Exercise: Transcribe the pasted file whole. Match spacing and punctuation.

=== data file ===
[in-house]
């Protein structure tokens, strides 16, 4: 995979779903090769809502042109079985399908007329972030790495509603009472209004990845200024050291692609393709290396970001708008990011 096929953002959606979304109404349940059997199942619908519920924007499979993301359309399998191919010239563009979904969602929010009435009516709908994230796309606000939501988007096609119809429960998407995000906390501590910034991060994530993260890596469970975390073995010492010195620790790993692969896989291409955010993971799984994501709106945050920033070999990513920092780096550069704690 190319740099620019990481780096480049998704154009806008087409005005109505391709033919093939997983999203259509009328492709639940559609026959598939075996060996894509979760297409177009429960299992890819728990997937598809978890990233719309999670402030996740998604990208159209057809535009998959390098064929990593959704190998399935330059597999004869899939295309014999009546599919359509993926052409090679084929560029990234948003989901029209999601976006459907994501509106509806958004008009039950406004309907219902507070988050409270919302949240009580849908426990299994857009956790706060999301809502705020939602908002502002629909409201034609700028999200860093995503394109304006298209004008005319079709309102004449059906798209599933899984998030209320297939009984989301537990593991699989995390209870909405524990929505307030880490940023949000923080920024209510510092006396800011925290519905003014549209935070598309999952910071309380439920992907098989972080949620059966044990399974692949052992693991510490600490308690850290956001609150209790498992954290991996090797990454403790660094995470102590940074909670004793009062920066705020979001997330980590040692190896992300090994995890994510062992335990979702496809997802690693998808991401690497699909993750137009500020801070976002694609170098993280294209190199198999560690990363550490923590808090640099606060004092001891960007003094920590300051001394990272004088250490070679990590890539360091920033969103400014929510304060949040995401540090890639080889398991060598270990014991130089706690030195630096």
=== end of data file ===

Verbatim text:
[in-house]
């Protein structure tokens, strides 16, 4: 995979779903090769809502042109079985399908007329972030790495509603009472209004990845200024050291692609393709290396970001708008990011 096929953002959606979304109404349940059997199942619908519920924007499979993301359309399998191919010239563009979904969602929010009435009516709908994230796309606000939501988007096609119809429960998407995000906390501590910034991060994530993260890596469970975390073995010492010195620790790993692969896989291409955010993971799984994501709106945050920033070999990513920092780096550069704690 190319740099620019990481780096480049998704154009806008087409005005109505391709033919093939997983999203259509009328492709639940559609026959598939075996060996894509979760297409177009429960299992890819728990997937598809978890990233719309999670402030996740998604990208159209057809535009998959390098064929990593959704190998399935330059597999004869899939295309014999009546599919359509993926052409090679084929560029990234948003989901029209999601976006459907994501509106509806958004008009039950406004309907219902507070988050409270919302949240009580849908426990299994857009956790706060999301809502705020939602908002502002629909409201034609700028999200860093995503394109304006298209004008005319079709309102004449059906798209599933899984998030209320297939009984989301537990593991699989995390209870909405524990929505307030880490940023949000923080920024209510510092006396800011925290519905003014549209935070598309999952910071309380439920992907098989972080949620059966044990399974692949052992693991510490600490308690850290956001609150209790498992954290991996090797990454403790660094995470102590940074909670004793009062920066705020979001997330980590040692190896992300090994995890994510062992335990979702496809997802690693998808991401690497699909993750137009500020801070976002694609170098993280294209190199198999560690990363550490923590808090640099606060004092001891960007003094920590300051001394990272004088250490070679990590890539360091920033969103400014929510304060949040995401540090890639080889398991060598270990014991130089706690030195630096």